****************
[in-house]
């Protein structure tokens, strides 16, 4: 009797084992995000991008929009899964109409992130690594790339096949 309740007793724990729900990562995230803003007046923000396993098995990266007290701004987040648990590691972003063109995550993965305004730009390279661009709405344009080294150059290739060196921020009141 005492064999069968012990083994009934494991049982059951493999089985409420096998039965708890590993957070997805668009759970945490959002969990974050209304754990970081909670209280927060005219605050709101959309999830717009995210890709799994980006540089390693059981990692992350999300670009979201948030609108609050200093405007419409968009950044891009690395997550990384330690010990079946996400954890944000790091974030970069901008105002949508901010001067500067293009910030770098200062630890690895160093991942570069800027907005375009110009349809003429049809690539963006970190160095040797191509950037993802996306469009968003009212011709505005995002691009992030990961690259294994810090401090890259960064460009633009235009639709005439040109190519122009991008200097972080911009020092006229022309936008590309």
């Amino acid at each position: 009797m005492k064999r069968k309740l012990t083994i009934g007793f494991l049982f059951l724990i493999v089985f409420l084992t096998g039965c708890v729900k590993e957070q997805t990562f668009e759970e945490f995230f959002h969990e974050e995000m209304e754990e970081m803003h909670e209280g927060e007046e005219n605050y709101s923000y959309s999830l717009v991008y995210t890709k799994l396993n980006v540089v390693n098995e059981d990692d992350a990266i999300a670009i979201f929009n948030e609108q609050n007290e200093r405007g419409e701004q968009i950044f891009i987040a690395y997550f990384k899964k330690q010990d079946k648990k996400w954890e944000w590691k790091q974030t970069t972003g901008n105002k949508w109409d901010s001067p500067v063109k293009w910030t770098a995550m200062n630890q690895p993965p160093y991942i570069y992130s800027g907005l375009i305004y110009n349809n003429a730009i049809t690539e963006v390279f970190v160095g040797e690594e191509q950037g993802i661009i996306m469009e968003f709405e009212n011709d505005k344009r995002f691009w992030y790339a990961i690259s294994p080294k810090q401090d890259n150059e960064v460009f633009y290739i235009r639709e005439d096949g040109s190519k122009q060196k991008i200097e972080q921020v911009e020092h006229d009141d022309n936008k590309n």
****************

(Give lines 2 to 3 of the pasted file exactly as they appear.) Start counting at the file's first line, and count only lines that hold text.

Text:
């Protein structure tokens, strides 16, 4: 009797084992995000991008929009899964109409992130690594790339096949 309740007793724990729900990562995230803003007046923000396993098995990266007290701004987040648990590691972003063109995550993965305004730009390279661009709405344009080294150059290739060196921020009141 005492064999069968012990083994009934494991049982059951493999089985409420096998039965708890590993957070997805668009759970945490959002969990974050209304754990970081909670209280927060005219605050709101959309999830717009995210890709799994980006540089390693059981990692992350999300670009979201948030609108609050200093405007419409968009950044891009690395997550990384330690010990079946996400954890944000790091974030970069901008105002949508901010001067500067293009910030770098200062630890690895160093991942570069800027907005375009110009349809003429049809690539963006970190160095040797191509950037993802996306469009968003009212011709505005995002691009992030990961690259294994810090401090890259960064460009633009235009639709005439040109190519122009991008200097972080911009020092006229022309936008590309």
């Amino acid at each position: 009797m005492k064999r069968k309740l012990t083994i009934g007793f494991l049982f059951l724990i493999v089985f409420l084992t096998g039965c708890v729900k590993e957070q997805t990562f668009e759970e945490f995230f959002h969990e974050e995000m209304e754990e970081m803003h909670e209280g927060e007046e005219n605050y709101s923000y959309s999830l717009v991008y995210t890709k799994l396993n980006v540089v390693n098995e059981d990692d992350a990266i999300a670009i979201f929009n948030e609108q609050n007290e200093r405007g419409e701004q968009i950044f891009i987040a690395y997550f990384k899964k330690q010990d079946k648990k996400w954890e944000w590691k790091q974030t970069t972003g901008n105002k949508w109409d901010s001067p500067v063109k293009w910030t770098a995550m200062n630890q690895p993965p160093y991942i570069y992130s800027g907005l375009i305004y110009n349809n003429a730009i049809t690539e963006v390279f970190v160095g040797e690594e191509q950037g993802i661009i996306m469009e968003f709405e009212n011709d505005k344009r995002f691009w992030y790339a990961i690259s294994p080294k810090q401090d890259n150059e960064v460009f633009y290739i235009r639709e005439d096949g040109s190519k122009q060196k991008i200097e972080q921020v911009e020092h006229d009141d022309n936008k590309n």